China’s seafood imports surged 39% in 2019 to CNY 106 billion ($15.3bn), according to Chinese customs data released Jan. 23, likely making China the second-largest seafood importer in the world ahead of Japan.
The import surge follows 44% import growth in 2018, in renminbi terms. It means China’s seafood imports have almost doubled in value in two years.
The figures follow Beijing’s announcement that China’s GDP grew 6.1% in 2019, the slowest rate of economic growth since 1990, according to Reuters.
China’s seafood imports rank the country only behind the US, the world’s current largest seafood importer, based on 2018 import data for US and Japan.
In 2018, Japan’s seafood imports grew 2% in value, according to International Trade Center, meaning similar growth in 2019 would take its imports to $15.4bn.
China’s above import figure does not take into account seafood imported under HS codes 1605 and 1604, data for which will be released by Chinese customs at a later date. In 2018, China imported more than $315m worth of seafood traded under these codes, according to Chinese customs, which would lift its imports in 2019 to over $15.6bn.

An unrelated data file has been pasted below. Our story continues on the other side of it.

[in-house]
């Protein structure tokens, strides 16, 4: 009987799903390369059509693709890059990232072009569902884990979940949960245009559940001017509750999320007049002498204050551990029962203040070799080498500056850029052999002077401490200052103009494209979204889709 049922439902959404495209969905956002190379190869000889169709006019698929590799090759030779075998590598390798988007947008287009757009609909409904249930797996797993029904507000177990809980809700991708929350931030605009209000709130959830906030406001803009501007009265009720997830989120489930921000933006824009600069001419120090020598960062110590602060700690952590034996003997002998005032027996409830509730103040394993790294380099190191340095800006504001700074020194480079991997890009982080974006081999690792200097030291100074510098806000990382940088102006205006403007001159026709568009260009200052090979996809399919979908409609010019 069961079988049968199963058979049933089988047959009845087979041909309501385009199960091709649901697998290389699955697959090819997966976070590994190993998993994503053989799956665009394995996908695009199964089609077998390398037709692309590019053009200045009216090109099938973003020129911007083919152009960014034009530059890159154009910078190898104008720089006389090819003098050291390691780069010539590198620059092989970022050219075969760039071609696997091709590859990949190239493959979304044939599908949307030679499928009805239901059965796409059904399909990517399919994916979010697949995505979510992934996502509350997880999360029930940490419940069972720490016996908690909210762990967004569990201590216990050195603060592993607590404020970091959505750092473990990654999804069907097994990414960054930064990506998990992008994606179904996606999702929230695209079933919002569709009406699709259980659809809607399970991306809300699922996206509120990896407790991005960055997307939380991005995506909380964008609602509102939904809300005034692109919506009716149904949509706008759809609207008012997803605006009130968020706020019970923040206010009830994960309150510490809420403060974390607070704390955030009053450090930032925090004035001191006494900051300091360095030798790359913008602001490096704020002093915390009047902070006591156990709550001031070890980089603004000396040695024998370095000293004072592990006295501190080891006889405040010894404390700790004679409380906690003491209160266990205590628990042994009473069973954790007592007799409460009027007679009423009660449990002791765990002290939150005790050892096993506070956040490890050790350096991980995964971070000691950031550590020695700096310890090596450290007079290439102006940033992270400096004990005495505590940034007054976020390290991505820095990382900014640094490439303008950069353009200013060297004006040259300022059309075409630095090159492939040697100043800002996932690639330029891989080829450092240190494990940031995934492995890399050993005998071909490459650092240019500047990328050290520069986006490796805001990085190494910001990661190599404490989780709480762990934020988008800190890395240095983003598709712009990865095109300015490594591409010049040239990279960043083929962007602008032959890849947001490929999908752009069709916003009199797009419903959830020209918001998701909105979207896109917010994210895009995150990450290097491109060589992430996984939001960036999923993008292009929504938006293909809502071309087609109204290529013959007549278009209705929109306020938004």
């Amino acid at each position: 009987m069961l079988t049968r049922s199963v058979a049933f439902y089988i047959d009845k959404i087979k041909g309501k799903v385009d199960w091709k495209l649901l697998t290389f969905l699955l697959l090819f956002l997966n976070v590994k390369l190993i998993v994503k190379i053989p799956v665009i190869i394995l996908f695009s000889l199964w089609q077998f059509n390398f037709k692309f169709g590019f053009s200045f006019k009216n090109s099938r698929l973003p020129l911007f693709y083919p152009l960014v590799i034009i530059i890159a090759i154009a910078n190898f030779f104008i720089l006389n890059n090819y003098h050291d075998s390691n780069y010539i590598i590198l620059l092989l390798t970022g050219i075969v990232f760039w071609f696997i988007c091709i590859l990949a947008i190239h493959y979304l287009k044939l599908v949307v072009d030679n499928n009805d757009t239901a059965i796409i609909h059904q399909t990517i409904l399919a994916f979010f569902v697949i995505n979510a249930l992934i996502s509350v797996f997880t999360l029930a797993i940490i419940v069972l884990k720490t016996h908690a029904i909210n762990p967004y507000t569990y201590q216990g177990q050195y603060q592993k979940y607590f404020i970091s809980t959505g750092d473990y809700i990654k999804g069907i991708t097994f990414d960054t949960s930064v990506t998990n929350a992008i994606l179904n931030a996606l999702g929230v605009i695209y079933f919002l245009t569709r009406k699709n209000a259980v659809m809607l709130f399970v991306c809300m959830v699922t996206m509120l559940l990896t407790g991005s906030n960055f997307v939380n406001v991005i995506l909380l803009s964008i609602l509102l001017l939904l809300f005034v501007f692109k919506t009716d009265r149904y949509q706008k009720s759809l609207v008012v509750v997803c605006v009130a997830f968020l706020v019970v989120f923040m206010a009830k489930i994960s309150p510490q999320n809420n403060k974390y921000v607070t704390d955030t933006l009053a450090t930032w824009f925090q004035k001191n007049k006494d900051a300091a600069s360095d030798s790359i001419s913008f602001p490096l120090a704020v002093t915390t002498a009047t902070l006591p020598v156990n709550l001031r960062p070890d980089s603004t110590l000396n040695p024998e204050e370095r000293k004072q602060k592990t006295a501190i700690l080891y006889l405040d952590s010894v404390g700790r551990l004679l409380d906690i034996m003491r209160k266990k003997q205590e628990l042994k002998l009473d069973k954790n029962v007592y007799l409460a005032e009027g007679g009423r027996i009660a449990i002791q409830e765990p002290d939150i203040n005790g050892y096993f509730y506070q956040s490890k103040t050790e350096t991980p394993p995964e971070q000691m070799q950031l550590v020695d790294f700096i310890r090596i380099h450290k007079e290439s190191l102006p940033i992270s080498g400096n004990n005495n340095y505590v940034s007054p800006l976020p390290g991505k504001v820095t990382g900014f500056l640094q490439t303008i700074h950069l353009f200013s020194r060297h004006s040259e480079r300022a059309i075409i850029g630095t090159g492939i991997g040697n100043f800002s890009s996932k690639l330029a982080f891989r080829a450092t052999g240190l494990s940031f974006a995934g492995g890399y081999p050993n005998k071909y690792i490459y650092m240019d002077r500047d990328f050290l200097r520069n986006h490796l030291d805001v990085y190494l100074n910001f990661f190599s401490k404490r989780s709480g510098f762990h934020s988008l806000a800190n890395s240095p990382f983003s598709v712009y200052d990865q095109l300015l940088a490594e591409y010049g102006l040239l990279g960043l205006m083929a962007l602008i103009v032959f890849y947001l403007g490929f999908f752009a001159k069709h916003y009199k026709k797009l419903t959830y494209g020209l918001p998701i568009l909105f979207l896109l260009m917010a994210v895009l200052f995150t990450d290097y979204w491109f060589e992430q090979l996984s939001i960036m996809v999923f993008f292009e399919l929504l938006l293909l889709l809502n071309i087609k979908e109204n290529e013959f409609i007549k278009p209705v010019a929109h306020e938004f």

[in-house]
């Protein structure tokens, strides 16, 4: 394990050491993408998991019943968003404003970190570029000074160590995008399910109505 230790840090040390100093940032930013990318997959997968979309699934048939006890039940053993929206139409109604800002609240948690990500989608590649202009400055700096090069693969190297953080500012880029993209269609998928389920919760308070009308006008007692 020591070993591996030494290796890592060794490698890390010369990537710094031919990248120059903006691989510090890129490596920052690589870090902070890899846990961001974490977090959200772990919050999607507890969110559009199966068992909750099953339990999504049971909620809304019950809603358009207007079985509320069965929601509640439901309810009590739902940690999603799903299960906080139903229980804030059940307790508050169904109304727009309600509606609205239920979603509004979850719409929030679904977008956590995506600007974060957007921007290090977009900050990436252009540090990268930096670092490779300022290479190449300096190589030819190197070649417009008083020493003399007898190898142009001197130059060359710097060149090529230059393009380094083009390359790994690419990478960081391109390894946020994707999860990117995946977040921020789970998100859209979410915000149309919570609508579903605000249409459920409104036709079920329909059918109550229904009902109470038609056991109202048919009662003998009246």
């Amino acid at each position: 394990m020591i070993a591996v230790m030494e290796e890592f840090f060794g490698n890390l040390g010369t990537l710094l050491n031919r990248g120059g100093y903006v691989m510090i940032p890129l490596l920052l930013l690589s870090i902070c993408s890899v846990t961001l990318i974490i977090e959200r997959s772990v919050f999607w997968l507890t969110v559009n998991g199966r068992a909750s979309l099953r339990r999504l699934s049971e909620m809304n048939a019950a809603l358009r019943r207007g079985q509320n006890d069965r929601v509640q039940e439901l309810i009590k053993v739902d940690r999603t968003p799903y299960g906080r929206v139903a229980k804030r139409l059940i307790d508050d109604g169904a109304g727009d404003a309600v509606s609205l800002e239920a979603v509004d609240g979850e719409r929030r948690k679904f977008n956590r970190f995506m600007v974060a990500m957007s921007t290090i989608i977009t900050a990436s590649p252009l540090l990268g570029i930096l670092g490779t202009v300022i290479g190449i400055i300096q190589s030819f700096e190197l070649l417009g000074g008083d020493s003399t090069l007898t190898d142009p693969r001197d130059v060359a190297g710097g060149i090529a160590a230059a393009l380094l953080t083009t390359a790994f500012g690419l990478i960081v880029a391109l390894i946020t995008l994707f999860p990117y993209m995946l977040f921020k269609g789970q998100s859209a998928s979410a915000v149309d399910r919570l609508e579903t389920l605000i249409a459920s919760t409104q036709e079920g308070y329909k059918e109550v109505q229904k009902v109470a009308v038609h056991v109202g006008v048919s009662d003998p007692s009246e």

China’s fondness for seafood and increased spending power is being felt around the globe, both in the seafood industry’s wild-catch and aquaculture sectors.
It is felt most by producers and exporters of crustaceans, such as shrimp, crab, and lobster.
This week, Undercurrent News reported Ecuador’s 2019 exports of farmed shrimp to China topped 400,000 metric tons, worth over $2.32bn in exports. Farms in both Ecuador and India are expanding to meet increased Chinese demand.
In 2019, imports of crustaceans likely surpassed imports of whole frozen fish (see chart two). (A breakdown of full-year imports by species and origin will be provided at a later date by Chinese customs.)
Whereas China’s whole frozen fish imports are largely processed for re-export, imported crustaceans are mostly for domestic consumption, pointing to future growth potential as China’s middle class expands.
Another driving factor of China’s surging imports is the continued crackdown by Chinese authorities on smuggling.
Smugglers bringing undocumented seafood into the country — primarily across the border with Vietnam to avoid Chinese customs duties and inspection — have been arrested and fined or thrown in jail, while processors using smuggled seafood have had product seized. In 2017, Undercurrent estimated more than $3bn worth of seafood entered China annually through smuggling.
The crackdown on smuggling means smuggled seafood previously sent to Vietnamese ports is now sent to Chinese ports and declared to Chinese customs, accounting for some of the headline growth.